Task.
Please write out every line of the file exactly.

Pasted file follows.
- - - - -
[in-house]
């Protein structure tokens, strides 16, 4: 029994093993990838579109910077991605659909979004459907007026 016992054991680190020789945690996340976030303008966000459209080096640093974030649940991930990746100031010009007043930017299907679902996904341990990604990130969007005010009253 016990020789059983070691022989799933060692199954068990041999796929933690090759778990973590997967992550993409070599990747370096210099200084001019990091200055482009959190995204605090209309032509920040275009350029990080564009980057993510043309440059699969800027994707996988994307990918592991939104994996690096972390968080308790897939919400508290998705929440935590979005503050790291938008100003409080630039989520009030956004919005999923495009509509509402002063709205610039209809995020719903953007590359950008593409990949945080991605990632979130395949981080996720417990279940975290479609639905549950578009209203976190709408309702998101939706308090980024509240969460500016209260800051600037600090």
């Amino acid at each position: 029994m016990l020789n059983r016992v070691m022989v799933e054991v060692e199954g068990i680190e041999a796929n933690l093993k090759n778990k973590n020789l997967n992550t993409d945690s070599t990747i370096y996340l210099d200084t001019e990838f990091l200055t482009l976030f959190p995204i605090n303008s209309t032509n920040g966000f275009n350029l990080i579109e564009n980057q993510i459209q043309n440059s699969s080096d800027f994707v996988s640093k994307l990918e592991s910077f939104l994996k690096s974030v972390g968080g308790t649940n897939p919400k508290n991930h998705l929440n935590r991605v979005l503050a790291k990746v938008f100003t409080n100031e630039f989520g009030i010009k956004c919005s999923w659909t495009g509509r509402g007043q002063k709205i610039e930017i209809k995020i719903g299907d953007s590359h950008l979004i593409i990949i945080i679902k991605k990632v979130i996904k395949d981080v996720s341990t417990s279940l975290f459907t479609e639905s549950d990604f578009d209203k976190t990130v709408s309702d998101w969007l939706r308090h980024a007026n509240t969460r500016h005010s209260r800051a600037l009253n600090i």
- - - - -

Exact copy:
[in-house]
């Protein structure tokens, strides 16, 4: 029994093993990838579109910077991605659909979004459907007026 016992054991680190020789945690996340976030303008966000459209080096640093974030649940991930990746100031010009007043930017299907679902996904341990990604990130969007005010009253 016990020789059983070691022989799933060692199954068990041999796929933690090759778990973590997967992550993409070599990747370096210099200084001019990091200055482009959190995204605090209309032509920040275009350029990080564009980057993510043309440059699969800027994707996988994307990918592991939104994996690096972390968080308790897939919400508290998705929440935590979005503050790291938008100003409080630039989520009030956004919005999923495009509509509402002063709205610039209809995020719903953007590359950008593409990949945080991605990632979130395949981080996720417990279940975290479609639905549950578009209203976190709408309702998101939706308090980024509240969460500016209260800051600037600090």
């Amino acid at each position: 029994m016990l020789n059983r016992v070691m022989v799933e054991v060692e199954g068990i680190e041999a796929n933690l093993k090759n778990k973590n020789l997967n992550t993409d945690s070599t990747i370096y996340l210099d200084t001019e990838f990091l200055t482009l976030f959190p995204i605090n303008s209309t032509n920040g966000f275009n350029l990080i579109e564009n980057q993510i459209q043309n440059s699969s080096d800027f994707v996988s640093k994307l990918e592991s910077f939104l994996k690096s974030v972390g968080g308790t649940n897939p919400k508290n991930h998705l929440n935590r991605v979005l503050a790291k990746v938008f100003t409080n100031e630039f989520g009030i010009k956004c919005s999923w659909t495009g509509r509402g007043q002063k709205i610039e930017i209809k995020i719903g299907d953007s590359h950008l979004i593409i990949i945080i679902k991605k990632v979130i996904k395949d981080v996720s341990t417990s279940l975290f459907t479609e639905s549950d990604f578009d209203k976190t990130v709408s309702d998101w969007l939706r308090h980024a007026n509240t969460r500016h005010s209260r800051a600037l009253n600090i």